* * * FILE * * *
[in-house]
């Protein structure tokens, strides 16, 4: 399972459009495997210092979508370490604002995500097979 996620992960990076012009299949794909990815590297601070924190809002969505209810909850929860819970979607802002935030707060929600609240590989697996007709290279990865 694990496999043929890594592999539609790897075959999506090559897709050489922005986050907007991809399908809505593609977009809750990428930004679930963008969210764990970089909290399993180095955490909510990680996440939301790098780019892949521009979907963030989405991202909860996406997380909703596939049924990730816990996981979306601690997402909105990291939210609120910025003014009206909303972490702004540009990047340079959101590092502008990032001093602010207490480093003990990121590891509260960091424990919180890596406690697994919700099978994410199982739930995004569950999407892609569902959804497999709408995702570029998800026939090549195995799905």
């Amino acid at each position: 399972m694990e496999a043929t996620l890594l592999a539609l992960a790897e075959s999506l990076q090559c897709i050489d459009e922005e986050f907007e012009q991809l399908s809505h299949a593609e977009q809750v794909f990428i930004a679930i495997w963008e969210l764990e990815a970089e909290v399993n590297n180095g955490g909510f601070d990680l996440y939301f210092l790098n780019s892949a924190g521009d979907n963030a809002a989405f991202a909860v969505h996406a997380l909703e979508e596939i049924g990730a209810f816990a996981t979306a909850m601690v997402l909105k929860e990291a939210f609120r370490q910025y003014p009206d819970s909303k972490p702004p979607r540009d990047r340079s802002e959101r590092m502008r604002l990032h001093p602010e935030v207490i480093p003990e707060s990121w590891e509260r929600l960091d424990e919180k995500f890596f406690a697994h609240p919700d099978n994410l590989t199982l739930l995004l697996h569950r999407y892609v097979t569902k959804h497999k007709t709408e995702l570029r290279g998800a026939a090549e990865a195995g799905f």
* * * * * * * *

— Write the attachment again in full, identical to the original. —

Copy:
[in-house]
């Protein structure tokens, strides 16, 4: 399972459009495997210092979508370490604002995500097979 996620992960990076012009299949794909990815590297601070924190809002969505209810909850929860819970979607802002935030707060929600609240590989697996007709290279990865 694990496999043929890594592999539609790897075959999506090559897709050489922005986050907007991809399908809505593609977009809750990428930004679930963008969210764990970089909290399993180095955490909510990680996440939301790098780019892949521009979907963030989405991202909860996406997380909703596939049924990730816990996981979306601690997402909105990291939210609120910025003014009206909303972490702004540009990047340079959101590092502008990032001093602010207490480093003990990121590891509260960091424990919180890596406690697994919700099978994410199982739930995004569950999407892609569902959804497999709408995702570029998800026939090549195995799905």
């Amino acid at each position: 399972m694990e496999a043929t996620l890594l592999a539609l992960a790897e075959s999506l990076q090559c897709i050489d459009e922005e986050f907007e012009q991809l399908s809505h299949a593609e977009q809750v794909f990428i930004a679930i495997w963008e969210l764990e990815a970089e909290v399993n590297n180095g955490g909510f601070d990680l996440y939301f210092l790098n780019s892949a924190g521009d979907n963030a809002a989405f991202a909860v969505h996406a997380l909703e979508e596939i049924g990730a209810f816990a996981t979306a909850m601690v997402l909105k929860e990291a939210f609120r370490q910025y003014p009206d819970s909303k972490p702004p979607r540009d990047r340079s802002e959101r590092m502008r604002l990032h001093p602010e935030v207490i480093p003990e707060s990121w590891e509260r929600l960091d424990e919180k995500f890596f406690a697994h609240p919700d099978n994410l590989t199982l739930l995004l697996h569950r999407y892609v097979t569902k959804h497999k007709t709408e995702l570029r290279g998800a026939a090549e990865a195995g799905f």